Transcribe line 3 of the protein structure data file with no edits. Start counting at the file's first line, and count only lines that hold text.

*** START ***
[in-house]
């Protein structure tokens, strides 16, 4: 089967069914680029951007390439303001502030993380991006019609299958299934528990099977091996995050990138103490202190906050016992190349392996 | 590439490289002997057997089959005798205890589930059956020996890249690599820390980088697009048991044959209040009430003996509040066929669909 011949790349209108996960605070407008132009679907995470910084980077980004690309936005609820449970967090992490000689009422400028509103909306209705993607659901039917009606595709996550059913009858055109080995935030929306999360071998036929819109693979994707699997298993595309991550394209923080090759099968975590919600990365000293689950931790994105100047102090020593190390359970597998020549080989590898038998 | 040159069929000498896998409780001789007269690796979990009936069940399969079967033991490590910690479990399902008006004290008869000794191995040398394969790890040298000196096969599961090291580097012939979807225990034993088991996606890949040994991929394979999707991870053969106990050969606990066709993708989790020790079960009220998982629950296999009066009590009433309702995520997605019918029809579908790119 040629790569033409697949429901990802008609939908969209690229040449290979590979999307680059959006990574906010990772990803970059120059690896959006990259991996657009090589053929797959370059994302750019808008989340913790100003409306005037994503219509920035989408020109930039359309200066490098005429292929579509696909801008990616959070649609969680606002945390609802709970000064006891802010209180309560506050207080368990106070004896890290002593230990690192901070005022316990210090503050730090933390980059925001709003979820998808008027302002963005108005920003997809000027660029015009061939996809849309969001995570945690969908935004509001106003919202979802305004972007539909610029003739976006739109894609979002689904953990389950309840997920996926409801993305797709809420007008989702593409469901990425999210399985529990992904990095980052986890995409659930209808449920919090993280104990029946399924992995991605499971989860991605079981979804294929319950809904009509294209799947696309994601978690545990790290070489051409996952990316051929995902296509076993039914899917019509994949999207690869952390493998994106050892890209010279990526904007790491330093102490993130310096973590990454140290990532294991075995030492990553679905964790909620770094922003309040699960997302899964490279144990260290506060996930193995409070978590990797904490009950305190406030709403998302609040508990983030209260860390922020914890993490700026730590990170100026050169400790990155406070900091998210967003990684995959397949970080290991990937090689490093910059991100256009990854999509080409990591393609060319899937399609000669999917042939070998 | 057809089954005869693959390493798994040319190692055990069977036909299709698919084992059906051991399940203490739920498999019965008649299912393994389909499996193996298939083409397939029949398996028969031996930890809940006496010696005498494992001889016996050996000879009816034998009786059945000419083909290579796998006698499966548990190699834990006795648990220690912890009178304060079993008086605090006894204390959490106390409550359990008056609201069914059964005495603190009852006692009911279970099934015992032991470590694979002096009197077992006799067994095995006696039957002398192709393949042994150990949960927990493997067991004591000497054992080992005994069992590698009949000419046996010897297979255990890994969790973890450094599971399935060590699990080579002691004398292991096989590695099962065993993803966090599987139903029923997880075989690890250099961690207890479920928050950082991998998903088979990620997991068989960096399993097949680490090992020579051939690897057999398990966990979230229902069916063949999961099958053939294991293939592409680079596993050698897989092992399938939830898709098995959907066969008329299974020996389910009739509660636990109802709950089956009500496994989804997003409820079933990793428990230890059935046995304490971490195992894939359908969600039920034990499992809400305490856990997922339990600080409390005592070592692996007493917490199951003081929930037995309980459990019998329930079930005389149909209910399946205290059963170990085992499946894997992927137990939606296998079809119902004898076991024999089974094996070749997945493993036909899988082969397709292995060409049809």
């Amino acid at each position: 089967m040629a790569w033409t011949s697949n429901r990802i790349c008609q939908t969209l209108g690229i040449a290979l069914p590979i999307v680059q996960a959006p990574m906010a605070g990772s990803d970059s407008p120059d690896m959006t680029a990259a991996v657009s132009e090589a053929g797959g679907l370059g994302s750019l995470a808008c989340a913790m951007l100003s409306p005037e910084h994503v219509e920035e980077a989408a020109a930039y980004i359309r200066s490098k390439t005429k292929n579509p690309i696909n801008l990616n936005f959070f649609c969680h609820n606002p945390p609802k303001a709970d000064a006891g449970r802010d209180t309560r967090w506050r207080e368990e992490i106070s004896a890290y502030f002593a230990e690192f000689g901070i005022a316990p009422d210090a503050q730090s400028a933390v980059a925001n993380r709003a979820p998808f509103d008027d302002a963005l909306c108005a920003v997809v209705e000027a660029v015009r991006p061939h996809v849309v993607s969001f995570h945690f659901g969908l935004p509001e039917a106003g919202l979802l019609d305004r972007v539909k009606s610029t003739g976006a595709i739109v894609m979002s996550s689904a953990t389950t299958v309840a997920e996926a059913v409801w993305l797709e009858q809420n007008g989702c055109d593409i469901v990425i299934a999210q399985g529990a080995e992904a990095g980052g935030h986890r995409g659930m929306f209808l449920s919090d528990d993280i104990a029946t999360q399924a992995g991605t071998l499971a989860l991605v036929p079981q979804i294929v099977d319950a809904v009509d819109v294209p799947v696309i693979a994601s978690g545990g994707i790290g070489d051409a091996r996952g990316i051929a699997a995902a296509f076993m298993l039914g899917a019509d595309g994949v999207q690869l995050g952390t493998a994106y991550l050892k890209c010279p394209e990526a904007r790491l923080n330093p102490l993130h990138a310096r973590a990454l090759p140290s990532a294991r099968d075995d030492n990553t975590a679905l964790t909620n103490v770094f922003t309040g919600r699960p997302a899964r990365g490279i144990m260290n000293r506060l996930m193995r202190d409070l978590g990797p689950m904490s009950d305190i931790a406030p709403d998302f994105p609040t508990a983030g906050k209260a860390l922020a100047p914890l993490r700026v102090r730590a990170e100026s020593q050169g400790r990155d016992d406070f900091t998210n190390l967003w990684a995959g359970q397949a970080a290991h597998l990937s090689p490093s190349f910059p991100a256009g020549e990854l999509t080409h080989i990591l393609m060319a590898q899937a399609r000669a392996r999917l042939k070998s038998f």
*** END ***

């Amino acid at each position: 089967m040629a790569w033409t011949s697949n429901r990802i790349c008609q939908t969209l209108g690229i040449a290979l069914p590979i999307v680059q996960a959006p990574m906010a605070g990772s990803d970059s407008p120059d690896m959006t680029a990259a991996v657009s132009e090589a053929g797959g679907l370059g994302s750019l995470a808008c989340a913790m951007l100003s409306p005037e910084h994503v219509e920035e980077a989408a020109a930039y980004i359309r200066s490098k390439t005429k292929n579509p690309i696909n801008l990616n936005f959070f649609c969680h609820n606002p945390p609802k303001a709970d000064a006891g449970r802010d209180t309560r967090w506050r207080e368990e992490i106070s004896a890290y502030f002593a230990e690192f000689g901070i005022a316990p009422d210090a503050q730090s400028a933390v980059a925001n993380r709003a979820p998808f509103d008027d302002a963005l909306c108005a920003v997809v209705e000027a660029v015009r991006p061939h996809v849309v993607s969001f995570h945690f659901g969908l935004p509001e039917a106003g919202l979802l019609d305004r972007v539909k009606s610029t003739g976006a595709i739109v894609m979002s996550s689904a953990t389950t299958v309840a997920e996926a059913v409801w993305l797709e009858q809420n007008g989702c055109d593409i469901v990425i299934a999210q399985g529990a080995e992904a990095g980052g935030h986890r995409g659930m929306f209808l449920s919090d528990d993280i104990a029946t999360q399924a992995g991605t071998l499971a989860l991605v036929p079981q979804i294929v099977d319950a809904v009509d819109v294209p799947v696309i693979a994601s978690g545990g994707i790290g070489d051409a091996r996952g990316i051929a699997a995902a296509f076993m298993l039914g899917a019509d595309g994949v999207q690869l995050g952390t493998a994106y991550l050892k890209c010279p394209e990526a904007r790491l923080n330093p102490l993130h990138a310096r973590a990454l090759p140290s990532a294991r099968d075995d030492n990553t975590a679905l964790t909620n103490v770094f922003t309040g919600r699960p997302a899964r990365g490279i144990m260290n000293r506060l996930m193995r202190d409070l978590g990797p689950m904490s009950d305190i931790a406030p709403d998302f994105p609040t508990a983030g906050k209260a860390l922020a100047p914890l993490r700026v102090r730590a990170e100026s020593q050169g400790r990155d016992d406070f900091t998210n190390l967003w990684a995959g359970q397949a970080a290991h597998l990937s090689p490093s190349f910059p991100a256009g020549e990854l999509t080409h080989i990591l393609m060319a590898q899937a399609r000669a392996r999917l042939k070998s038998f």